Italian lawmakers have approved a bill criminalising ticket resale, paving the way for some of the strongest anti-touting legislation in the world
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Responding to its presale Priority Tickets reappearing on resale platforms, the telco is working with the industry to ensure those tickets end up in the right hands
By Gordon Masson on 22 May 2018
O2 has responded to public concern over secondary ticketing by joining forces with the FanFair Alliance (FFA) in an effort to put customers, gig-goers and music lovers first in terms of ticket sales.
The announcement was made at an Music Managers Forum/FanFair event in London yesterday (21 May), where professionals from across the UK industry gathered to hear presentations on how the likes of Ed Sheeran, Pixies and Iron Maiden have managed to protect fans from being ripped off by unscrupulous resale outfits.
The telecoms giant’s Priority Tickets pre-sale programme helps shift tens of thousands of tickets per year, but the company says it has seen some of those tickets reappear on resale platforms. With FFA research underlining the depth of public concern with mass-scale ticket touting on many secondary ticketing platforms, O2 has now pledged to work with the ticketing campaign to keep tickets out of the hands of touts.
In addition to having naming rights on the world’s most popular music venue – The O2 arena in London – the company also has partnerships with 19 O2 Academy venues in 13 cities across the UK and provides its customers with access to tickets to over 5,000 shows in over 350 venues across the UK each year via Priority Tickets.
“We recognise the increasing concerns from our customers, artists and the wider industry about the scale of abuse in the secondary ticket market,” says O2 CMO, Nina Bibby. “Music is in O2’s DNA and we are committed to ensuring that tickets made available through Priority Tickets end up in the hands of genuine fans.
“The FFA has made significant progress in addressing some of these concerns over the past two years, pushing for change from government and organisations alike. We are looking forward to working with the FFA even further to help drive the agenda and ultimately clamp down on touts.”
FFA’s research revealed that nearly three quarters of the UK population (74%) think online ticket touting is becoming a major concern for music fans, while (44%) were unaware of the difference between primary and secondary ticket sites. However, 72% of respondents found the idea of pre-sales appealing, giving registered fans a chance to buy tickets before they go on general sale.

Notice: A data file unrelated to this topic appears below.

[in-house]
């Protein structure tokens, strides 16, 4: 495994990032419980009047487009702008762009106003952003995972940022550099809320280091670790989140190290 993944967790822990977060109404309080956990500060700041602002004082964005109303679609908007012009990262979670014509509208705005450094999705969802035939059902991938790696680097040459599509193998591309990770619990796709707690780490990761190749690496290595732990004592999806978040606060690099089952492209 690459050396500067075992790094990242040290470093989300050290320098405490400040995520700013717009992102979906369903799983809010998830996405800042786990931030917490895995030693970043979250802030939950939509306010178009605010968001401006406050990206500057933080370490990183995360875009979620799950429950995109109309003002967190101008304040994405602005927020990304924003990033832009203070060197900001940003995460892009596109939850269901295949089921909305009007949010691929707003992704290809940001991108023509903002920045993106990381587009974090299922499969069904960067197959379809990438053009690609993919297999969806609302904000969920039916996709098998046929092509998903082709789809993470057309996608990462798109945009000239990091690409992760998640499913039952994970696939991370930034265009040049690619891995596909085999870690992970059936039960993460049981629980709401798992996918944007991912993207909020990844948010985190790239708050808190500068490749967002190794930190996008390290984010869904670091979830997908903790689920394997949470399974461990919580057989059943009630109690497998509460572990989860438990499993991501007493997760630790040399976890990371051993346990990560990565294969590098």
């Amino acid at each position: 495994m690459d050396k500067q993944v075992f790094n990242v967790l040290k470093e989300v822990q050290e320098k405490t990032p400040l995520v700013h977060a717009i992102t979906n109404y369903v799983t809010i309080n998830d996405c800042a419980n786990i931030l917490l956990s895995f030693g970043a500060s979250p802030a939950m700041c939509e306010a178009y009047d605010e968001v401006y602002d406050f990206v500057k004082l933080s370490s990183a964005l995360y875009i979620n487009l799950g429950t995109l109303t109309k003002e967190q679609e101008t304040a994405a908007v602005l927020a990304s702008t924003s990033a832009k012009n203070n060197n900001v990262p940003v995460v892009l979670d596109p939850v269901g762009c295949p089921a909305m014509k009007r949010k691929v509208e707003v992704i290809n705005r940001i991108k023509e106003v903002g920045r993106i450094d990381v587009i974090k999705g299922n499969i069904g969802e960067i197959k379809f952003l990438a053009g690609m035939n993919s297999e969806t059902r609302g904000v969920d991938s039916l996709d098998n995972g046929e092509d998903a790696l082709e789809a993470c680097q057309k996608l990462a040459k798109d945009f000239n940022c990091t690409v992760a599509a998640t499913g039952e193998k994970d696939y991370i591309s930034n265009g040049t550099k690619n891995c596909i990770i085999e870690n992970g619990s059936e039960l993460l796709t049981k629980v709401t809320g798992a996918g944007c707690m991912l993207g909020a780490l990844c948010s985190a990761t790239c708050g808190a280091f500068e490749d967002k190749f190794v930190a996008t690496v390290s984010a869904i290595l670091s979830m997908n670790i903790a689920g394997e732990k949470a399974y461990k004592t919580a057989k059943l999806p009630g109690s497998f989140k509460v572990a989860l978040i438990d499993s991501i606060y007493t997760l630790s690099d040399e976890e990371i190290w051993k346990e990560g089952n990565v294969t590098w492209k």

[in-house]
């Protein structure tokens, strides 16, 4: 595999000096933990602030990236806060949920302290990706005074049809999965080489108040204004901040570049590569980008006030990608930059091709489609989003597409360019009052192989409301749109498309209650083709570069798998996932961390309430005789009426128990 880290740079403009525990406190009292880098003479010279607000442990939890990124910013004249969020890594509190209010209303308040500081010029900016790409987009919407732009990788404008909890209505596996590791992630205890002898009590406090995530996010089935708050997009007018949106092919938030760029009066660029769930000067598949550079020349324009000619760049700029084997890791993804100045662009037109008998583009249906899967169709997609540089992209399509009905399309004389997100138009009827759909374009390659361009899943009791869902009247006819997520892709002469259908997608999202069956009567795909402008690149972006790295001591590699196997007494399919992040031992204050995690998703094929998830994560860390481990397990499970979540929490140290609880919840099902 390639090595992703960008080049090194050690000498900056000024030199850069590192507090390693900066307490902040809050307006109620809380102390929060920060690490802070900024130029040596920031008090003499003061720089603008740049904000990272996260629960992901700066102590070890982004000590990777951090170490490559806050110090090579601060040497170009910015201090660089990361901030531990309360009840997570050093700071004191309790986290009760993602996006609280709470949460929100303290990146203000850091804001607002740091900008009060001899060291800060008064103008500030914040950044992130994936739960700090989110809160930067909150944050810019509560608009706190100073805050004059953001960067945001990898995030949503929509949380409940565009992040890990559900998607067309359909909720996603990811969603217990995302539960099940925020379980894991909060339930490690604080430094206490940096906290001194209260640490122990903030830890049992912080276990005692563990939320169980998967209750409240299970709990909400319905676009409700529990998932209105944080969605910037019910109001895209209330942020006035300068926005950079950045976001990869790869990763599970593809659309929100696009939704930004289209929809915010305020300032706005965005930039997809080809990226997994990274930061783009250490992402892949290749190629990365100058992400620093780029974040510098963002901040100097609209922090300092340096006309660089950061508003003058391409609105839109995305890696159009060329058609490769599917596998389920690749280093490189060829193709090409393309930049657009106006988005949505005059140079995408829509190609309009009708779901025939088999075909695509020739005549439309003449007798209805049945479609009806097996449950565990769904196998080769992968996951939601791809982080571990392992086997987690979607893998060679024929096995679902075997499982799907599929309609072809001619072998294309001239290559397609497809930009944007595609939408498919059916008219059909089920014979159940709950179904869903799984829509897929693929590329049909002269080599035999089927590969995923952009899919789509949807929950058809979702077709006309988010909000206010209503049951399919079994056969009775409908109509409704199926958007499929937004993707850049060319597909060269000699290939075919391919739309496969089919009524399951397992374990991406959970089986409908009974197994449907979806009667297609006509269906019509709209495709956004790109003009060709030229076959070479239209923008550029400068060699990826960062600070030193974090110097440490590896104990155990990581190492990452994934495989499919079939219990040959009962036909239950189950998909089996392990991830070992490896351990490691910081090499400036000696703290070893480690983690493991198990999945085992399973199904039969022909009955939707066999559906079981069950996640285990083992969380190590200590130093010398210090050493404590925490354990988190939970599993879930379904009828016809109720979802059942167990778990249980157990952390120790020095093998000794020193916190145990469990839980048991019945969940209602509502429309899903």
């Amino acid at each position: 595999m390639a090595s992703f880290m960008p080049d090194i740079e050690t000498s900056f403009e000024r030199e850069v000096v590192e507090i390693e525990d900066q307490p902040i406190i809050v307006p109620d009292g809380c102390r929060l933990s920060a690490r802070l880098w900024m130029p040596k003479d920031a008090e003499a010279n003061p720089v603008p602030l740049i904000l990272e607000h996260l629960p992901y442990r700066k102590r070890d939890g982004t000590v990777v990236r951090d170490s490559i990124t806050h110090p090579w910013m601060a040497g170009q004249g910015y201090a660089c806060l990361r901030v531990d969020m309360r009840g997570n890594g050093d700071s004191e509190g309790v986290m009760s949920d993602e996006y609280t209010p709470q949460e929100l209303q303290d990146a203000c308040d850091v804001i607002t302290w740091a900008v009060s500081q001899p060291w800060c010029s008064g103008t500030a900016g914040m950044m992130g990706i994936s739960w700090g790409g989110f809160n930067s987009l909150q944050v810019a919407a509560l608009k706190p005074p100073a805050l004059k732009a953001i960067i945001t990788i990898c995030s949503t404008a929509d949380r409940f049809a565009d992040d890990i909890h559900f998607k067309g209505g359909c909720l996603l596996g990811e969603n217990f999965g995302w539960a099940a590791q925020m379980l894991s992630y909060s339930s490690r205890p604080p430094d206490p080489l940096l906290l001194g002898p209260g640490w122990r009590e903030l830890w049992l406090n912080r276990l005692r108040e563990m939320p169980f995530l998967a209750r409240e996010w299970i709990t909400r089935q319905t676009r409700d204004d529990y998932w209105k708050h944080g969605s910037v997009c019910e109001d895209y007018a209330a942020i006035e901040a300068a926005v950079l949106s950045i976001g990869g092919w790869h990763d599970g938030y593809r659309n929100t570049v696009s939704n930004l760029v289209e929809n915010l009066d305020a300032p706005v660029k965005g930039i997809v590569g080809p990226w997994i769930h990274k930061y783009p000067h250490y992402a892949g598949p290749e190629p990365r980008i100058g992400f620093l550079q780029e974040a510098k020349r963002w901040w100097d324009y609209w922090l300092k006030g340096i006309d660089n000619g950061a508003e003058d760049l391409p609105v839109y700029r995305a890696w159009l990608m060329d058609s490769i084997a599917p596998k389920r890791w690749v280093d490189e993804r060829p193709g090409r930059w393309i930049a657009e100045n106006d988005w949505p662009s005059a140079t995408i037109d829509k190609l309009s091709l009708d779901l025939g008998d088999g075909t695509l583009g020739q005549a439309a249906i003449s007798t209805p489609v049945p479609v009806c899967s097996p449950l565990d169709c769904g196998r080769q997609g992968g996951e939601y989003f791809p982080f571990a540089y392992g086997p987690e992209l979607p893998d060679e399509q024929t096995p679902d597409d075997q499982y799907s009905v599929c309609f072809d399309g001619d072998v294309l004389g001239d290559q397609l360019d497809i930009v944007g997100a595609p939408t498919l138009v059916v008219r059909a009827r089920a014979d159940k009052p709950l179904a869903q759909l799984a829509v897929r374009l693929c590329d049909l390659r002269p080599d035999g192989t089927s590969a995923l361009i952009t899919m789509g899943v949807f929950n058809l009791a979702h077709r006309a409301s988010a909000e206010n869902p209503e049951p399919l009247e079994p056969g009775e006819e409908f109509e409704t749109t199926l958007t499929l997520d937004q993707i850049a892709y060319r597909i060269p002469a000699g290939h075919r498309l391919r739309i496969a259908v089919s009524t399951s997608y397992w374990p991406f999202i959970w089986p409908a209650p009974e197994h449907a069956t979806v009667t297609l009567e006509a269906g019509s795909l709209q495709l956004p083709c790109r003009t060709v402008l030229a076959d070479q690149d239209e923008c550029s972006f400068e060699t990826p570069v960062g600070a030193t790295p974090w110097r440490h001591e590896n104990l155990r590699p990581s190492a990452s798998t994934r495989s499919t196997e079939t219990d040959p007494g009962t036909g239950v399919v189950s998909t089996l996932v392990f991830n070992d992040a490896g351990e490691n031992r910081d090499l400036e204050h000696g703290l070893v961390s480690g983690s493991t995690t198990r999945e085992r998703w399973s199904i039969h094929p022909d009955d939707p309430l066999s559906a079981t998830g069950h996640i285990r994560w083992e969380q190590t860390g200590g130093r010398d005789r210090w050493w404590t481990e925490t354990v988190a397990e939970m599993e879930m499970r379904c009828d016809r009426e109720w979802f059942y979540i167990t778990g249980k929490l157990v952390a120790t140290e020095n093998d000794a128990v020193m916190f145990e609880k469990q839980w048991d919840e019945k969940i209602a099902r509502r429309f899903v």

“It is heartening that O2 are getting on the front foot to help ensure millions of Priority Tickets reach their customers as intended”
In 2008, O2 pioneered the pre-sale model with the launch of Priority Tickets, allowing customers access to tickets 48 hours before general release. The model works by providing O2 customers early access to official tickets, which are sold on primary ticketing sites. Over the years the scheme has enabled millions of O2 customers to see their favourite artists live.
After an extensive audit, O2 will be introducing a series of measures to Priority Tickets to minimise abuse on the service:
Welcoming the support of O2, Adam Webb, campaign manager for FanFair Alliance, says: “The past two years have seen significant progress to tackle mass-scale online ticket touting, including a raft of new and updated legislative and regulatory measures. These should empower artists and music businesses to better protect their audiences, and it is heartening that O2 are getting on the front foot to help ensure millions of Priority Tickets reach their customers as intended.
“We hope others will follow their lead.”
Annabella Coldrick, CEO of the Music Managers Forum, adds: “Pre-sales are part and parcel of live music, and this raft of measures from O2 will help ensure Priority Tickets get into the hands of real music fans. It is a very positive move forward, and one that will have ramifications throughout the live music business.”
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